Has Ku Li gone rogue? — Lee Wei Lian

(The Malaysian Insider) KUALA LUMPUR, Jan 15 — Delegates to the 11th annual Malaysia Strategic Outlook Conference 2009 had no idea what was in store for them when they sat down to lunch and also to hear the lunch speaker, Tengku Tan Sri Razaleigh Hamzah Umno member of parliament for Gua Musang and until fairly recently, a candidate for Umno party president.

He delivered a massive, eloquent diatribe, some 18 pages long, indicting the BN leadership over the handling of the economic slowdown and the failure to develop the nation at the same speed as some other Asian countries.

Even the one thing that the BN government had traditionally taken pride in — the ability to uplift the poor and marginalised communities — came under fire. He condemned the socio-economic strategies implemented by the government pointing out that Malaysia had the most unequal income distribution in south east asia.

He talked about how the government had failed to respond to the needs of the poor. He talked about how the education system crippled the youth of the nation, allowing them to grow up without the necessary skills needed to be competitive.

All of the above are textbook opposition attacks against the incumbent administration that has ruled Malaysia since independence and will only strengthen the opposition’s claims that the BN government will only lead Malaysia to disaster and could even help the opposition cause.

If one didn’t know Razaleigh, also known by his nickame Ku Li, before this, he would have thought that the person speaking on stage was the leader of the opposition.

In contrast, the minister of international trade and investment, Tan Sri Datuk Muhyiddin Mohd Yassin said earlier in the same conference that Malaysians should have faith in the government’s measures to help the economy.

“We are now less relevant than Vietnam,” Razaleigh scoffed. “In the 60’s we were classified with Taiwan and Korea. In the 1980’s with Singapore and Hong Kong. Each decade we discover new peer countries against whom we might look decent because we have fallen out of the league of the last set of peers.”

Of the socio-economic strategies he said: “We cannot comfort ourselves that we have sacrificed growth for social equity. If there is a trade off between growth and equity, we have not made it. We are failing on both counts.”

He even took aim at one of the pillar’s of government policy, that of maintaining stability at all costs in order to stimulate economic growth. “Like a bicycle, we need to be running at a certain speed to avoid falling off,” he says.

“Even if we manage to coast through this downturn, we will emerge with an economy that has failed to gear itself up to the demands of the global economy, fallen yet further behind the developmental path and locked ourselves tighter into a pattern of low growth.”

He says that this emphasis on stability and putting capital controls on a pedestal also discourages Malaysia from learning from adversity. “We comfort ourselves that our capital markets are less open but that means we are shielding ourselves from learning which requires systematic change informed by experience.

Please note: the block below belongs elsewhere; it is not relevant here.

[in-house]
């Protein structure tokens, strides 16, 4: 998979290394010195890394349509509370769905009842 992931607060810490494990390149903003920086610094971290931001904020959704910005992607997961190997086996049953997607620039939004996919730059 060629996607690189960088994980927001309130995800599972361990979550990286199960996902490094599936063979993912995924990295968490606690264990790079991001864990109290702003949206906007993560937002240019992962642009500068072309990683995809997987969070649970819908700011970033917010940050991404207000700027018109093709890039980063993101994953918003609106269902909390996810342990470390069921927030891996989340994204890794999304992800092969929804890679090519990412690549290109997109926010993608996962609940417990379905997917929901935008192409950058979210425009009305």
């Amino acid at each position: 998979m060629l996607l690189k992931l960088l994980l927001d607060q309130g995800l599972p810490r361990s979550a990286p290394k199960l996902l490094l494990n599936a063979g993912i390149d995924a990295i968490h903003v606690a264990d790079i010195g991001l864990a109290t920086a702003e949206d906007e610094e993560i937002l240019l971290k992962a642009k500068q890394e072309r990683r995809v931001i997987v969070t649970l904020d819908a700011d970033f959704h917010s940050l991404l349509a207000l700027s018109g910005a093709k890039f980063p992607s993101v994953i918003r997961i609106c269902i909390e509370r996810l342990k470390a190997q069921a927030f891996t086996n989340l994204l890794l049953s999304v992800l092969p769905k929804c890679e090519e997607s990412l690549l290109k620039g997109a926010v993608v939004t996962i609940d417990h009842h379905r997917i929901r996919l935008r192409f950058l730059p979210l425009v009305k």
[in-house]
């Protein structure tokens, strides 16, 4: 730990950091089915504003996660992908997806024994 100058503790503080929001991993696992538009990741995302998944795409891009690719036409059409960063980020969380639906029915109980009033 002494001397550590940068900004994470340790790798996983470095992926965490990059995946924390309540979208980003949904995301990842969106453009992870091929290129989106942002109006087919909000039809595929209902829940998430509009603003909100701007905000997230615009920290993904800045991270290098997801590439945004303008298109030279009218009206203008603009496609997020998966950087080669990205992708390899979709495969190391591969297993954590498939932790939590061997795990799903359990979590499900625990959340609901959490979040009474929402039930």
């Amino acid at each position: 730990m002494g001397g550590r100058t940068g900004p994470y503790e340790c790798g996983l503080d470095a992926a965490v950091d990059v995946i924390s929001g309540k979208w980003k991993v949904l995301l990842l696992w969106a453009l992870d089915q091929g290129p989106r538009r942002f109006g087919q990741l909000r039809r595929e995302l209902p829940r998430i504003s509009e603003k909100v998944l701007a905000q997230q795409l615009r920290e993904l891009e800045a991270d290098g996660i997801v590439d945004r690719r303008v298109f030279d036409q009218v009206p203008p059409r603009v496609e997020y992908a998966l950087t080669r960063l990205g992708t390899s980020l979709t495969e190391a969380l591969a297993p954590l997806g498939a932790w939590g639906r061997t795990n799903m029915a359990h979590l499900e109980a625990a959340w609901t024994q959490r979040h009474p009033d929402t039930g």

“Countries like Korea, Taiwan, Hong Kong and Singapore are able to learn from previous crisis.”

He blasted the government for saying Malaysia would avoid recession and be able to avoid the worst effects of the global slowdown. He said the stimulus package has had no effect so far and the thinking behind its formulation was “not clear.”

He said: “We don’t need more highway construction projects, oil palm plantations and corridors. We can’t just be spreading money around. We need a set of bold projects with an economic story behind it that will help Malaysia make the developmental leap we have been missing.”

And why does he think Malaysia stumbled while attempting the development leap? He makes it clear that he blames the nation’s leadership and political setup and that the both the leadership and entire political system needs to undergo a renewal process.

There were hints however, that he thinks the Umno members are a stumbling block to renewal. “I spoke frankly to the leaders but I think they have not changed much. They are working hard to try but whether the people agree or not is yet to be seen.”

Asked by the audience what can be done to change the present political leadership to one better suited to guide Malaysia through the rocky times ahead, Razaleigh replied: “I tried but I failed.”

When asked if the UMNO party elections in March was a chance for renewal, he replied: “not really. I see the same old faces from Melaka and Australia.”

At the end of his address and question and answer session he left the audience with this prediction: “If the goverment doesn’t change, they will not only not get back the five states they lost in the last general election, the will lose even more states.”

Razaleigh also presented his view on how to get the economy on the right track: get rid of the dependence on low cost labour, turn Malaysia into an oil and gas hub and commit to plan to turn every Malaysian into a homeowner.

Asked if he was going to present his proposals in parliament, he replied: “I did that three years ago. But nothing happened. I guess I am not a good teacher.”